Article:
On Nov. 18, the International Museum of Surgical Science presented two exhibits that document very different aspects of the AIDS epidemic.
The first"Affinity in the Tall Grasses of California," by photographer/video artist/performer Whit Forresterchronicled life and work on a medical cannabis farm in upstate California. The seconda video screening of Ellen Spiro's 1991 documentary ( In )Visible Womendepicted the heroic responses of three women with AIDS in the context of their respective communities.
Forrester's exhibit has documented life and work on a California cannabis farm since 2011 and images included in the exhibit were taken at an LGBTQ owned and operated farm. The exhibit chronicles the history of Proposition 215, also known as The Compassionate Care Act of 1996, which is a California state law allowing the use of cannabis to relieve symptoms of HIV/AIDS and the side effects of the existing treatments as well as for cancer patients. Prop 215 was originally spearheaded by marijuana activist Dennis Peron in memory of his late partner Jonathon West, who, like many, had used medical cannabis to relieve symptoms of HIV infection.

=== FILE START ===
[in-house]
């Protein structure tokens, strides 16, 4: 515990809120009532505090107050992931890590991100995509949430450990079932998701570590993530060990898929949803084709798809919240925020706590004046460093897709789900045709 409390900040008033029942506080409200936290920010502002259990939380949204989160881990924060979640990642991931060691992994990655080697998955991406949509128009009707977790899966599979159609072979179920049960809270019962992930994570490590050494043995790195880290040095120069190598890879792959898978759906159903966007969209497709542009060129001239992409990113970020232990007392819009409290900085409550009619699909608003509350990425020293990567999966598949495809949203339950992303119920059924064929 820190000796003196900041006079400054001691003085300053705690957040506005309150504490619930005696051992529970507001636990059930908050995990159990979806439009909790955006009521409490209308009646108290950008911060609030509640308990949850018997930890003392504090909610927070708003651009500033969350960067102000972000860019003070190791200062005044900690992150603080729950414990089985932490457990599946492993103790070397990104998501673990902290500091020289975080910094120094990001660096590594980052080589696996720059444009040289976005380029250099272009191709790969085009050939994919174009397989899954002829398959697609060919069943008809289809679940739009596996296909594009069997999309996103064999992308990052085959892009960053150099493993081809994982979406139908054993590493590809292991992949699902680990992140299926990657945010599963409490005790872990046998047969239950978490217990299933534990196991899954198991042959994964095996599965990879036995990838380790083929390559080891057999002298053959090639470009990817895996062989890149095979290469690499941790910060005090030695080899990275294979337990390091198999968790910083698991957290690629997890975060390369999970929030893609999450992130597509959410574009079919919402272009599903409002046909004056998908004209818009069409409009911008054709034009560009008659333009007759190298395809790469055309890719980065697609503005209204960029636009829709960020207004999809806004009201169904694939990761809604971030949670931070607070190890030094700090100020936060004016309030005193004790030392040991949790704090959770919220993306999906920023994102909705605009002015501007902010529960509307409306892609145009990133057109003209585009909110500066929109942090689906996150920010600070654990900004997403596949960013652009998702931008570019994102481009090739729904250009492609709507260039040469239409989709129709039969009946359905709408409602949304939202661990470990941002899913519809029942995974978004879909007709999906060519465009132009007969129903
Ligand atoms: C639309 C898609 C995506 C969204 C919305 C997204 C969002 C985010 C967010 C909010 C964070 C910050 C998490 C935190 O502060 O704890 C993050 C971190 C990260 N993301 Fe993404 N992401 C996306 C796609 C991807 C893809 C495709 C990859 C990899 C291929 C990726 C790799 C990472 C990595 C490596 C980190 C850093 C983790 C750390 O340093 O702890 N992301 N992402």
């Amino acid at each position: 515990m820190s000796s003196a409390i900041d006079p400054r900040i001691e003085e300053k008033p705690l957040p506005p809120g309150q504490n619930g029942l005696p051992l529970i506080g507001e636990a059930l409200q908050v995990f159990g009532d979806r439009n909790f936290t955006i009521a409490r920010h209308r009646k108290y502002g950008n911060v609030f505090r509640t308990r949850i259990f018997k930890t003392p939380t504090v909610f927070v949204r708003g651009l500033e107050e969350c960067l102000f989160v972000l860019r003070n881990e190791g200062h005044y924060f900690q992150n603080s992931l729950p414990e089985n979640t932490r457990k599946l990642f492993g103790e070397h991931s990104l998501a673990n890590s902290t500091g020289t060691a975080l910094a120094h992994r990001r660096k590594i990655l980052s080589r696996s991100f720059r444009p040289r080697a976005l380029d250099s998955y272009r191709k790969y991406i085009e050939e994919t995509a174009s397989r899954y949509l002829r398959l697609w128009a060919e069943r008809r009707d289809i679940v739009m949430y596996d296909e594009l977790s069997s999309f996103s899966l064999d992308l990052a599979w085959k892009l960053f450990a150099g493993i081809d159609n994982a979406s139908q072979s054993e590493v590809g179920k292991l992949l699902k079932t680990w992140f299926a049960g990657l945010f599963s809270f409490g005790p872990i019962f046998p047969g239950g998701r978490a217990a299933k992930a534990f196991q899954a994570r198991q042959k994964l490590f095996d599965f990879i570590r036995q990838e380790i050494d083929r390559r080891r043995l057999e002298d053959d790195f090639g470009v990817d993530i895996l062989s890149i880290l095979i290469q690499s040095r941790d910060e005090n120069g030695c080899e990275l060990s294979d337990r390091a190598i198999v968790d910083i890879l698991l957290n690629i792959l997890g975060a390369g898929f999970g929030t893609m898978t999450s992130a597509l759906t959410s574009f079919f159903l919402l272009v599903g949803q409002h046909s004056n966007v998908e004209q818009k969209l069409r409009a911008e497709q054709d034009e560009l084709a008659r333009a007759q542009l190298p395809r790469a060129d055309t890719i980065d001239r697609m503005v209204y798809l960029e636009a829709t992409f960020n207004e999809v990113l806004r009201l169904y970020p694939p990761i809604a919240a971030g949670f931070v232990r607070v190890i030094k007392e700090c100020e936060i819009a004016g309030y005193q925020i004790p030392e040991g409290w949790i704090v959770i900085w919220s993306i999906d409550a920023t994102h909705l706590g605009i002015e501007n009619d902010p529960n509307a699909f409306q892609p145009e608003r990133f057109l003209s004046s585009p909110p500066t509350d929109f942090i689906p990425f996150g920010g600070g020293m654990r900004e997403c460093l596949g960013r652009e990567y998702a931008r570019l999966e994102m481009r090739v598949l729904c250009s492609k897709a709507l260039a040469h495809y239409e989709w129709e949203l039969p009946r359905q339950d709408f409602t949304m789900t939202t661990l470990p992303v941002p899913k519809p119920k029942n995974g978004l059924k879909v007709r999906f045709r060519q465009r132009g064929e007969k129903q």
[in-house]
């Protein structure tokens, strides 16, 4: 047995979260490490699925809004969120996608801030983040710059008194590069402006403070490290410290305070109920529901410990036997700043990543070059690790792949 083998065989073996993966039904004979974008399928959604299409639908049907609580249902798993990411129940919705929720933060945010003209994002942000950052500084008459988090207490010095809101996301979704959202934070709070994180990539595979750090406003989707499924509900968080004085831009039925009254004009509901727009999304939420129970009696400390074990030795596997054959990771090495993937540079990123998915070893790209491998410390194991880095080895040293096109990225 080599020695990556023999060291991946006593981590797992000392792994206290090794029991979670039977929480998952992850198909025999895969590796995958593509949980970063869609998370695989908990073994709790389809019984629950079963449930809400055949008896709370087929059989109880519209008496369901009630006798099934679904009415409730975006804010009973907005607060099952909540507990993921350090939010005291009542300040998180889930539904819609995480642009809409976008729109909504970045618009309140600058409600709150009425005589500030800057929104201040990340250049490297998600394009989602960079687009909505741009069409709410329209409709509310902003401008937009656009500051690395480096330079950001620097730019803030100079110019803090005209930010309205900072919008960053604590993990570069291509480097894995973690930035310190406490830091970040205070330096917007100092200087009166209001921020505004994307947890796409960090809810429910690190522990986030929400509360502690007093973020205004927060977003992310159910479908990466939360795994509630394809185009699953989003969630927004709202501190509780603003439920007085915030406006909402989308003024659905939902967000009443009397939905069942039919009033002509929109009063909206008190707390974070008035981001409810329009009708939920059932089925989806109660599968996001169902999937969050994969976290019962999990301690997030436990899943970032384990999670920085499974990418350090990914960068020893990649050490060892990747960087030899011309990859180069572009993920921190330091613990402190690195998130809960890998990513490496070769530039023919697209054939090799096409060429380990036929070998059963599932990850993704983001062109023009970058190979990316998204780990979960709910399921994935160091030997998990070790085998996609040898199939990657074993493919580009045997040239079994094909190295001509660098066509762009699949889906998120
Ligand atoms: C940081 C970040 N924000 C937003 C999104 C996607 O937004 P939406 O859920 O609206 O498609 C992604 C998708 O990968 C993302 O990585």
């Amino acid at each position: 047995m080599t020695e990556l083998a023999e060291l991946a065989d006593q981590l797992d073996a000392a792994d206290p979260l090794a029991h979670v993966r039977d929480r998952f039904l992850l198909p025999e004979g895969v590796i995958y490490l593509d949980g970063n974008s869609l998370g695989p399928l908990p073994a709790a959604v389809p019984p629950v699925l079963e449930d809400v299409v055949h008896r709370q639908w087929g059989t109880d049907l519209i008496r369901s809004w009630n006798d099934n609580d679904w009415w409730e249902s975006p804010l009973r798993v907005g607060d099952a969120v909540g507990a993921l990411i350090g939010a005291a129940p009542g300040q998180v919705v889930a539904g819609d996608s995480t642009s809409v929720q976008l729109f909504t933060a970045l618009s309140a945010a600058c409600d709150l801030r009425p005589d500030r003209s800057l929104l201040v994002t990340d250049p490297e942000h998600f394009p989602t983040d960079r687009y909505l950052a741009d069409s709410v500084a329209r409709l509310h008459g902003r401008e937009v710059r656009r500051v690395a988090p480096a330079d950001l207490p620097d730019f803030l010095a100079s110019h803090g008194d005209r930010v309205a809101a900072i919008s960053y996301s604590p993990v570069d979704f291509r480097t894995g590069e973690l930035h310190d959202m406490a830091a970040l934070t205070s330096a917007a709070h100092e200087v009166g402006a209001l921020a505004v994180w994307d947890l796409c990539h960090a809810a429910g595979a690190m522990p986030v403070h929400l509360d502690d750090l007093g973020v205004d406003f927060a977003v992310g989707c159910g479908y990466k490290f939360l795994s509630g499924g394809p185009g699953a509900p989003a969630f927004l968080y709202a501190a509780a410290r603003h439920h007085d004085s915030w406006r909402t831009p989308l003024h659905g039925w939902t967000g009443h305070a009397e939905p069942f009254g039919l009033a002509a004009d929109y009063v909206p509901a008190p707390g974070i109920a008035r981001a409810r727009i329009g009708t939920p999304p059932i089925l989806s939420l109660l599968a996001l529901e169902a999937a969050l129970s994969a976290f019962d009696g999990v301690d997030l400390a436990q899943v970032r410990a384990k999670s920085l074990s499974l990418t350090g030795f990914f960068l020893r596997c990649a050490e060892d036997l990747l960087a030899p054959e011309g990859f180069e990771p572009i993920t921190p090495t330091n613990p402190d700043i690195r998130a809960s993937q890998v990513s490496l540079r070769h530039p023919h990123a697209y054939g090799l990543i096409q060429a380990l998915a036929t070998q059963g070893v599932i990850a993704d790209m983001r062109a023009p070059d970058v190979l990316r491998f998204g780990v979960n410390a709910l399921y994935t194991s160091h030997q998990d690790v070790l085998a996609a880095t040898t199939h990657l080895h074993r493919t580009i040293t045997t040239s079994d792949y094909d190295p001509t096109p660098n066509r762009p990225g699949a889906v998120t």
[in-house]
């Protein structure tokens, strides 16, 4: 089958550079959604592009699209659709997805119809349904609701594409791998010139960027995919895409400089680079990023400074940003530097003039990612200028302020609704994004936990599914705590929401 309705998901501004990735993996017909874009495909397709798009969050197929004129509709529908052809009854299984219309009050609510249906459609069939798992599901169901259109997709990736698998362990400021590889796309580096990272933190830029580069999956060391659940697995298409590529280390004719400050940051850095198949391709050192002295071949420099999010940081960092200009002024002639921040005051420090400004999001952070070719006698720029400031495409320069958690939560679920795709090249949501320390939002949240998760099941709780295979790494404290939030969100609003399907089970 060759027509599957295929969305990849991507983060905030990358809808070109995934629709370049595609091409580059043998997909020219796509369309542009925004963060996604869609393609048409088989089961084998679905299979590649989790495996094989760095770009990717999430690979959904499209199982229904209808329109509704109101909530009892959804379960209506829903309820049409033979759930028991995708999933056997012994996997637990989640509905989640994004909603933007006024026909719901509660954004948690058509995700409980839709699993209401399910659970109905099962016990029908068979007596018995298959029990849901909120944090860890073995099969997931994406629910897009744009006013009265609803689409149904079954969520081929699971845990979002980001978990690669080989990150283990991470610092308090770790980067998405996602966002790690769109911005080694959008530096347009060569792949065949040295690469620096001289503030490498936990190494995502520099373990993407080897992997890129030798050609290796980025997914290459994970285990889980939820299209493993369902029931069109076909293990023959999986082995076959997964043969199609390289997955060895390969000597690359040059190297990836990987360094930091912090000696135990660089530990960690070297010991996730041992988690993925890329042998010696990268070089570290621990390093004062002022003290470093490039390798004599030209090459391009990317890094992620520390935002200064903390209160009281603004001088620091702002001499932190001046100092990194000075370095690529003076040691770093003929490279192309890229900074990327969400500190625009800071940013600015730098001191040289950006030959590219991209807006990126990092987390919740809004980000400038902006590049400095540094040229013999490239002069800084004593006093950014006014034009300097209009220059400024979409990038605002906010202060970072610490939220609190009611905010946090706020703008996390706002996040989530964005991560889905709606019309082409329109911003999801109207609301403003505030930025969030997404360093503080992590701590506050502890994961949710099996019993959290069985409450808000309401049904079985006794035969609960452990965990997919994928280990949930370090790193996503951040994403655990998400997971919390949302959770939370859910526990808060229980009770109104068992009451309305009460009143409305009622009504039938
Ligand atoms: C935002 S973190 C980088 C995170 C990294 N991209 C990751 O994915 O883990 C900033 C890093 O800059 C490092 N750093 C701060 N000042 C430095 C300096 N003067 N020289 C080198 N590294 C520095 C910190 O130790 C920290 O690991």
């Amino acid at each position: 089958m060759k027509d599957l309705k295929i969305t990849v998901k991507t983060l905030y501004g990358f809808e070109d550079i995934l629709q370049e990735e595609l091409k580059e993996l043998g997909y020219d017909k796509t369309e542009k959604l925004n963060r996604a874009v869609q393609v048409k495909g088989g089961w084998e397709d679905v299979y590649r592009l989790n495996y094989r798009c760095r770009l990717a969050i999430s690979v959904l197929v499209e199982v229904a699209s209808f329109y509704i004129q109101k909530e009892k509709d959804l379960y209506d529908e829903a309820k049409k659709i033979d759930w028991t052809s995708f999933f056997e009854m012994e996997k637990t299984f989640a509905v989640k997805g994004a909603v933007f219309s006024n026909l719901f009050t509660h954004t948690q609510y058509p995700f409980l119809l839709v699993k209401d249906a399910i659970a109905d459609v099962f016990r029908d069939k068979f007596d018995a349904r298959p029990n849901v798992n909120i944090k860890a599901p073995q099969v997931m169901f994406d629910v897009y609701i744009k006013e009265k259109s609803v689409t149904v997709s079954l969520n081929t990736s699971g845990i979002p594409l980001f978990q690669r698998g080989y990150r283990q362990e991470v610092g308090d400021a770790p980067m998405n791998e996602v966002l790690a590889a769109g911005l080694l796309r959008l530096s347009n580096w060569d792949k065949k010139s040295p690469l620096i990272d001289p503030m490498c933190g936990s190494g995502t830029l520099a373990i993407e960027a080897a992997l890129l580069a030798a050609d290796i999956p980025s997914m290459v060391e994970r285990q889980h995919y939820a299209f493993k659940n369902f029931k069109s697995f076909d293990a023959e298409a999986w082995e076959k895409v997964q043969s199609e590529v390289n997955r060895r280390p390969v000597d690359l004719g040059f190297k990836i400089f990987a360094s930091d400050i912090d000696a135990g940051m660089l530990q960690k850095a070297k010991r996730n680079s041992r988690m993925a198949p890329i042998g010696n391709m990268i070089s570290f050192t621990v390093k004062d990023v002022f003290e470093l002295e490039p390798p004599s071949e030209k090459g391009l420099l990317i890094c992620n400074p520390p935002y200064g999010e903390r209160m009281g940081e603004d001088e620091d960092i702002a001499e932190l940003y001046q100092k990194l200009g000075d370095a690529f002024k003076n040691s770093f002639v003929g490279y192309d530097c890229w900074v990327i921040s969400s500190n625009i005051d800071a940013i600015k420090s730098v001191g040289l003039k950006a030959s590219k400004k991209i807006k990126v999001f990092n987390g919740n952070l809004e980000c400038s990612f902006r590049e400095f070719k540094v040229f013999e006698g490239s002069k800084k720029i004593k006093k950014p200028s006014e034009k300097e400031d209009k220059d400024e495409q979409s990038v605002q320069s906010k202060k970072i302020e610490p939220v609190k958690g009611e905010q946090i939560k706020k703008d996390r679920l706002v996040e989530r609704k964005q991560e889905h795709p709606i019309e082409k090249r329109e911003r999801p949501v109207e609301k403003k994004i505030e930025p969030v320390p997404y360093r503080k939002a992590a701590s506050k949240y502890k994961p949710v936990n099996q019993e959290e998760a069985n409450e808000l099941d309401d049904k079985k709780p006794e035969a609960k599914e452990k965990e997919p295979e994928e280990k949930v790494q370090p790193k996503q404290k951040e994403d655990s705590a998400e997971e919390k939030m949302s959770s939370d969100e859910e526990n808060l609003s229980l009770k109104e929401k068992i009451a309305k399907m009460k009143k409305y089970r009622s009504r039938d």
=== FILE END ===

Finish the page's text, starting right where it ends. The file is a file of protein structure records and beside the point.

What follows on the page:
The video screening is in observation of HIV/AIDS Awareness Month and is focused on the impact of the epidemic on women and communities of color. ( In )Visible Women, which runs continually on a loop, is set to play through Sunday, Dec. 4. On Tuesday, Dec. 6, Marlon Riggs' 1992 documentary Non, Je Ne Regrette Rien will then run, depicting five HIV-positive Black gay men speaking out about their individual experiences confronting AIDS through music, poetry and quiet self-discovery. Both ( In )Visible Women and Non, Je Ne Regrette Rien were included in The Fear of Disclosure Project ( 1994 ) produced by Phil Zwicker and Jonathon Lee.
Forrester has exhibited as well as performed nationally and internationally in venues including Art Basel in Miami and Filter Gallery in Chicago.